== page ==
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This Week in Credit News: Fannie, Freddie & the Fed

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Two major groups have decided to lay low this week by not taking action to spur the economy. Only time will tell what effect this week’s news will have on borrowers and Americans in general.

Fed Says U.S. Economy Has Slowed, Takes No New Steps

The Federal Reserve released a statement Wednesday that looked eerily like the statement it released in June. But perhaps that’s because they were almost identical, except for the fact that the Fed acknowledged there has been slower growth in the economy recently.

“The Fed took no action at this meeting but strongly hinted that there will be further easing action at the next meeting in September,” said David Jones, chief economist at DMJ Advisors, told the Associated Press.

Looks like there might be good news down the road for borrowers after all.

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Free Credit Check & MonitoringPrincipal Reduction: Is Debt Forgiveness Fair?

In a move that surprised many, the Federal Housing Finance Agency blocked Fannie Mae and Freddie Mac from reducing mortgage principals for homeowners this week.

Democrats, including President Obama himself, have been pushing principal reductions as a solution to housing troubles that are still plaguing many homeowners. The program would simply adjust the total amount of the mortgage for a homeowner, not adjust the interest rate.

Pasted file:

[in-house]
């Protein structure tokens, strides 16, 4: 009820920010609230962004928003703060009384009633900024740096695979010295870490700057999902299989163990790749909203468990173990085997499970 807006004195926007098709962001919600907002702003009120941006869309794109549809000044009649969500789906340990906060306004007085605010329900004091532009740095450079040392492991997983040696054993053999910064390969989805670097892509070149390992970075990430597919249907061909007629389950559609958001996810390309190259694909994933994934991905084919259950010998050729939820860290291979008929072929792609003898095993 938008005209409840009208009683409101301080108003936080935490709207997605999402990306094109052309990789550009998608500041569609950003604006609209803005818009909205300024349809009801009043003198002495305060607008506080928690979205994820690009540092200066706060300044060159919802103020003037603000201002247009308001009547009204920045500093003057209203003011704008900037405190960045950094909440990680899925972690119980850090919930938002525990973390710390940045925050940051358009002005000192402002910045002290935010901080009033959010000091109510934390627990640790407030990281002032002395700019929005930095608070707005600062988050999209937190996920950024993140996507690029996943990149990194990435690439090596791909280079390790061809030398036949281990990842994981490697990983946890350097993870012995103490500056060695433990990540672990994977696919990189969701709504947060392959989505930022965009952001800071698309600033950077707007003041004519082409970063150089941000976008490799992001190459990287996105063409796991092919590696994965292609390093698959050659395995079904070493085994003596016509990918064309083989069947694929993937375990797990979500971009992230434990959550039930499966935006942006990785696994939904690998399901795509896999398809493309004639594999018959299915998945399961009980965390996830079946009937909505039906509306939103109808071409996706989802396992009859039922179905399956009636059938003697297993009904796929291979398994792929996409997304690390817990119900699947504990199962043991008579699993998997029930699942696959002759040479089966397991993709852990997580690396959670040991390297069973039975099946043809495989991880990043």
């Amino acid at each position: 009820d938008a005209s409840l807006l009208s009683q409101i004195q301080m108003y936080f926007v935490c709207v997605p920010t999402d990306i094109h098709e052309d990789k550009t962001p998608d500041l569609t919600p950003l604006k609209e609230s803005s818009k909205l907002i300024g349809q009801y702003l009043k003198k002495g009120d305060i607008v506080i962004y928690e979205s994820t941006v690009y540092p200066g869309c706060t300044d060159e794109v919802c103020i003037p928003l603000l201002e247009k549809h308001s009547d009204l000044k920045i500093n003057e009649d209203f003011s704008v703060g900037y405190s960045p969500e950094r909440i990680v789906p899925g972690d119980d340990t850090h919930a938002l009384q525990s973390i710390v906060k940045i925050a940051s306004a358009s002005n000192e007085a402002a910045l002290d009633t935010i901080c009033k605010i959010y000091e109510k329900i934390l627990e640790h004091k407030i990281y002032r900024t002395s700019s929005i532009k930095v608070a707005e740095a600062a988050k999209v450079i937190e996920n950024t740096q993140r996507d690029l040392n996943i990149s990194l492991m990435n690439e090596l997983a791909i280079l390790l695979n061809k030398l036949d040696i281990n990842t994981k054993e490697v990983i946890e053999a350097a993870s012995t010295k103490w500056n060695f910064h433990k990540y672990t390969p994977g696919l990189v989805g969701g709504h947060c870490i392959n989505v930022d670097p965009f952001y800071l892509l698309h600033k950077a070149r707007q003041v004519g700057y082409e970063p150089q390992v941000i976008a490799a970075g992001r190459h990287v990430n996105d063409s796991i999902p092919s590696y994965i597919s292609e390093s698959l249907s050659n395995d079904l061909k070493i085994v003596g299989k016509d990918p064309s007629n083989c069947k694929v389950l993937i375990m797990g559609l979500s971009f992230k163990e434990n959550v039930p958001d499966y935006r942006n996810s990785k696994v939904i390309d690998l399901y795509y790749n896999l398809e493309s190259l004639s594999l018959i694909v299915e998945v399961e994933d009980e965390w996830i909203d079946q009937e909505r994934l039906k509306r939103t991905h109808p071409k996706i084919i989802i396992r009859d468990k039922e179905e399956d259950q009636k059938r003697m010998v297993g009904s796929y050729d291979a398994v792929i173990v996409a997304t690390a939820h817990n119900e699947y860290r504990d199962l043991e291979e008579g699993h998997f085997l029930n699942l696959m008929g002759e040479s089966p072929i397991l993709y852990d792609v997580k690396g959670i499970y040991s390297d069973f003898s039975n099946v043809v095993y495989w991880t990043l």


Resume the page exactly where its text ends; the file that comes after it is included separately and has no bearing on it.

@aolrealestate @tkwiggin

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The Biggest Consumer Complaints of 2011

The Consumer Federation of America and the North American Consumer Protection Investigators released an in-depth report this week on the top complaints that local and state consumer protection agencies received last year. The results show that autos and credit and debt remain the top concerns plaguing consumers, but specific trends within the categories are extremely interesting.

Timeshares saw a spike in consumer complaints last year, as many people reported scammy timeshare promotions that promised non-existent prizes for attendance and issues with re-selling timeshare properties.

Another interesting trend within the report showed that scam artists are increasingly using prepaid cards as a means of getting cash out of consumers quickly before they can notice that they’ve been scammed.


Image: NS Newsflash, via Flickr

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